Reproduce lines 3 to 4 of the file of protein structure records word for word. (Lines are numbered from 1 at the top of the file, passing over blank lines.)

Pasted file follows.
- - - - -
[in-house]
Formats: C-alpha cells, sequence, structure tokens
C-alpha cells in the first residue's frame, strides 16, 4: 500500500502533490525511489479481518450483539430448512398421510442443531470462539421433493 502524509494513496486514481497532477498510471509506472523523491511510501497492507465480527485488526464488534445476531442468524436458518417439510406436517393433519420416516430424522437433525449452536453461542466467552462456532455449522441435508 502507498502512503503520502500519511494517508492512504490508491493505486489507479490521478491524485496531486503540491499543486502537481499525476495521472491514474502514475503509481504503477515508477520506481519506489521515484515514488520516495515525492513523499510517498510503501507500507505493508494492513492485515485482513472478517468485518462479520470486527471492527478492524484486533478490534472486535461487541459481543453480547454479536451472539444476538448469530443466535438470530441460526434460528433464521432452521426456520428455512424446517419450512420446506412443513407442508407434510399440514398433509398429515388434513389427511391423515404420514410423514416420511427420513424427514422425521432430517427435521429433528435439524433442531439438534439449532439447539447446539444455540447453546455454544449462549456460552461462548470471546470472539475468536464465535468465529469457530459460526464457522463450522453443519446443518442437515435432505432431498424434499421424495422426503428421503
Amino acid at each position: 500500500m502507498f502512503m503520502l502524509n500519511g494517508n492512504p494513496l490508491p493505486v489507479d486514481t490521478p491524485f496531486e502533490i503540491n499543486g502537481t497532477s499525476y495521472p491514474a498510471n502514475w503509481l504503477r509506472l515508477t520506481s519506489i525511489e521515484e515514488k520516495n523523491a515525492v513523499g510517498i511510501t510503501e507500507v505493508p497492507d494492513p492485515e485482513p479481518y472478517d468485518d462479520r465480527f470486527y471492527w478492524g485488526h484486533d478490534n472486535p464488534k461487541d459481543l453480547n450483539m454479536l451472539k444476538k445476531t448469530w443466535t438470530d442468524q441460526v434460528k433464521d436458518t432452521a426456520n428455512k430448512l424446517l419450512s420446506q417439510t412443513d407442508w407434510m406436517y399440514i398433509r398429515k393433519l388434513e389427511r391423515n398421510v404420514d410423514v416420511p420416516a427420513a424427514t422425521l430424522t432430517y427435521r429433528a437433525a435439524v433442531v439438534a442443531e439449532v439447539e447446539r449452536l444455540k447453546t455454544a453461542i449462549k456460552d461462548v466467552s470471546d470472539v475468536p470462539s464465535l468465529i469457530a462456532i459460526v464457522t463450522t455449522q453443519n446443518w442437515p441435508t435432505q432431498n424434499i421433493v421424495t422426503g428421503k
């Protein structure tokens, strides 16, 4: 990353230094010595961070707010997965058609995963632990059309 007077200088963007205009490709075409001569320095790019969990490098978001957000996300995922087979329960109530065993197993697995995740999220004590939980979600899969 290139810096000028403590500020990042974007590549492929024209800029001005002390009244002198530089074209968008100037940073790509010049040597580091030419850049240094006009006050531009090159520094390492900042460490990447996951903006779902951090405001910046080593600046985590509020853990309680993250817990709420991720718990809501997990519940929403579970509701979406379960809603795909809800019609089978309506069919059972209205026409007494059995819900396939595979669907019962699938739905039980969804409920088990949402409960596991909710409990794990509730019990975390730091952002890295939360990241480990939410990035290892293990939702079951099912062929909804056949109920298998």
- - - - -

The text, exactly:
C-alpha cells in the first residue's frame, strides 16, 4: 500500500502533490525511489479481518450483539430448512398421510442443531470462539421433493 502524509494513496486514481497532477498510471509506472523523491511510501497492507465480527485488526464488534445476531442468524436458518417439510406436517393433519420416516430424522437433525449452536453461542466467552462456532455449522441435508 502507498502512503503520502500519511494517508492512504490508491493505486489507479490521478491524485496531486503540491499543486502537481499525476495521472491514474502514475503509481504503477515508477520506481519506489521515484515514488520516495515525492513523499510517498510503501507500507505493508494492513492485515485482513472478517468485518462479520470486527471492527478492524484486533478490534472486535461487541459481543453480547454479536451472539444476538448469530443466535438470530441460526434460528433464521432452521426456520428455512424446517419450512420446506412443513407442508407434510399440514398433509398429515388434513389427511391423515404420514410423514416420511427420513424427514422425521432430517427435521429433528435439524433442531439438534439449532439447539447446539444455540447453546455454544449462549456460552461462548470471546470472539475468536464465535468465529469457530459460526464457522463450522453443519446443518442437515435432505432431498424434499421424495422426503428421503
Amino acid at each position: 500500500m502507498f502512503m503520502l502524509n500519511g494517508n492512504p494513496l490508491p493505486v489507479d486514481t490521478p491524485f496531486e502533490i503540491n499543486g502537481t497532477s499525476y495521472p491514474a498510471n502514475w503509481l504503477r509506472l515508477t520506481s519506489i525511489e521515484e515514488k520516495n523523491a515525492v513523499g510517498i511510501t510503501e507500507v505493508p497492507d494492513p492485515e485482513p479481518y472478517d468485518d462479520r465480527f470486527y471492527w478492524g485488526h484486533d478490534n472486535p464488534k461487541d459481543l453480547n450483539m454479536l451472539k444476538k445476531t448469530w443466535t438470530d442468524q441460526v434460528k433464521d436458518t432452521a426456520n428455512k430448512l424446517l419450512s420446506q417439510t412443513d407442508w407434510m406436517y399440514i398433509r398429515k393433519l388434513e389427511r391423515n398421510v404420514d410423514v416420511p420416516a427420513a424427514t422425521l430424522t432430517y427435521r429433528a437433525a435439524v433442531v439438534a442443531e439449532v439447539e447446539r449452536l444455540k447453546t455454544a453461542i449462549k456460552d461462548v466467552s470471546d470472539v475468536p470462539s464465535l468465529i469457530a462456532i459460526v464457522t463450522t455449522q453443519n446443518w442437515p441435508t435432505q432431498n424434499i421433493v421424495t422426503g428421503k